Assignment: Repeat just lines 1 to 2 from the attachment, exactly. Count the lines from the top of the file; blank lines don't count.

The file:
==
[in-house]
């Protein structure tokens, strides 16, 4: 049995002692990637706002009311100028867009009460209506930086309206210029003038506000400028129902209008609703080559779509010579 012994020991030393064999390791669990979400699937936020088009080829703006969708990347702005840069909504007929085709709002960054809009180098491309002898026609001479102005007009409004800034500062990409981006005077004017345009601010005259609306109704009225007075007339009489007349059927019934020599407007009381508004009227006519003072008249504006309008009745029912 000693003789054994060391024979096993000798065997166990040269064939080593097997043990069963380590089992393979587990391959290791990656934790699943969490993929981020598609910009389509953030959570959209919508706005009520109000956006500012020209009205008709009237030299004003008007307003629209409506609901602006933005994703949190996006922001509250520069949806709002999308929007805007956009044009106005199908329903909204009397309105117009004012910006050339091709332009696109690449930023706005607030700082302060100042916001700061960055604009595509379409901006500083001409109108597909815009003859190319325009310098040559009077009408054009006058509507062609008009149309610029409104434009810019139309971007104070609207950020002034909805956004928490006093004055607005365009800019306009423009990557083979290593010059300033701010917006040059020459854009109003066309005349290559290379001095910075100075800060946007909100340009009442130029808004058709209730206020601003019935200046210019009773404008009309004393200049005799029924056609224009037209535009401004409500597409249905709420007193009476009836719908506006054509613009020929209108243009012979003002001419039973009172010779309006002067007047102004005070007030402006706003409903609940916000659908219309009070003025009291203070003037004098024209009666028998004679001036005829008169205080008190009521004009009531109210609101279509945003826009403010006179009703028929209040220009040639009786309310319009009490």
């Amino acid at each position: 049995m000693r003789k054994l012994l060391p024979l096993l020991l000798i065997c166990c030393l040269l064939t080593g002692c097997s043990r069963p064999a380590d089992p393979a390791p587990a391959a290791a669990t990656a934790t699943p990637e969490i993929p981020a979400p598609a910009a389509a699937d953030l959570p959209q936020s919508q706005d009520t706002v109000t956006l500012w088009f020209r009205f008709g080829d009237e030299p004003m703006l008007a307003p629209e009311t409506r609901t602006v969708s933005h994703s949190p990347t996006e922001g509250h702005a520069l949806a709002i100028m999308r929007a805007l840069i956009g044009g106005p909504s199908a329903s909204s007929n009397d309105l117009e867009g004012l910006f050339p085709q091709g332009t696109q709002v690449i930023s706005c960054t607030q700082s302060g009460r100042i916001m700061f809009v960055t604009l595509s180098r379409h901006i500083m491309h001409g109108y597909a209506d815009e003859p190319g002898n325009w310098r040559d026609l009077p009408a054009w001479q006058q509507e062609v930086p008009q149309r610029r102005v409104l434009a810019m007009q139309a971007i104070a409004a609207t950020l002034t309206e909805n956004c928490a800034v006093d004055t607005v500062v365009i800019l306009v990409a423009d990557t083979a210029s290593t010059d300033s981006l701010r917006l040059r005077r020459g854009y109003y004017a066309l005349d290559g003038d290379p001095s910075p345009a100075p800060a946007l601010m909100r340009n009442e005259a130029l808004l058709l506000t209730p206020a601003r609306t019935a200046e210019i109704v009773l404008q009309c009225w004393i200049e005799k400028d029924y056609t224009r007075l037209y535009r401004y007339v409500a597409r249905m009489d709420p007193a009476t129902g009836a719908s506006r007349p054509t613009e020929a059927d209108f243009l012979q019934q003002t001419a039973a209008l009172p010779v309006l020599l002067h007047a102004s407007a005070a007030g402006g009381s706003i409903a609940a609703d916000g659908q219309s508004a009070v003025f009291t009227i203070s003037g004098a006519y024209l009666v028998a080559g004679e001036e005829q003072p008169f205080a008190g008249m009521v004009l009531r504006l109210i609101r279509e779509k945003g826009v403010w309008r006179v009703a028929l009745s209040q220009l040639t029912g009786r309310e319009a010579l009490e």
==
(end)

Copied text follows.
[in-house]
């Protein structure tokens, strides 16, 4: 049995002692990637706002009311100028867009009460209506930086309206210029003038506000400028129902209008609703080559779509010579 012994020991030393064999390791669990979400699937936020088009080829703006969708990347702005840069909504007929085709709002960054809009180098491309002898026609001479102005007009409004800034500062990409981006005077004017345009601010005259609306109704009225007075007339009489007349059927019934020599407007009381508004009227006519003072008249504006309008009745029912 000693003789054994060391024979096993000798065997166990040269064939080593097997043990069963380590089992393979587990391959290791990656934790699943969490993929981020598609910009389509953030959570959209919508706005009520109000956006500012020209009205008709009237030299004003008007307003629209409506609901602006933005994703949190996006922001509250520069949806709002999308929007805007956009044009106005199908329903909204009397309105117009004012910006050339091709332009696109690449930023706005607030700082302060100042916001700061960055604009595509379409901006500083001409109108597909815009003859190319325009310098040559009077009408054009006058509507062609008009149309610029409104434009810019139309971007104070609207950020002034909805956004928490006093004055607005365009800019306009423009990557083979290593010059300033701010917006040059020459854009109003066309005349290559290379001095910075100075800060946007909100340009009442130029808004058709209730206020601003019935200046210019009773404008009309004393200049005799029924056609224009037209535009401004409500597409249905709420007193009476009836719908506006054509613009020929209108243009012979003002001419039973009172010779309006002067007047102004005070007030402006706003409903609940916000659908219309009070003025009291203070003037004098024209009666028998004679001036005829008169205080008190009521004009009531109210609101279509945003826009403010006179009703028929209040220009040639009786309310319009009490």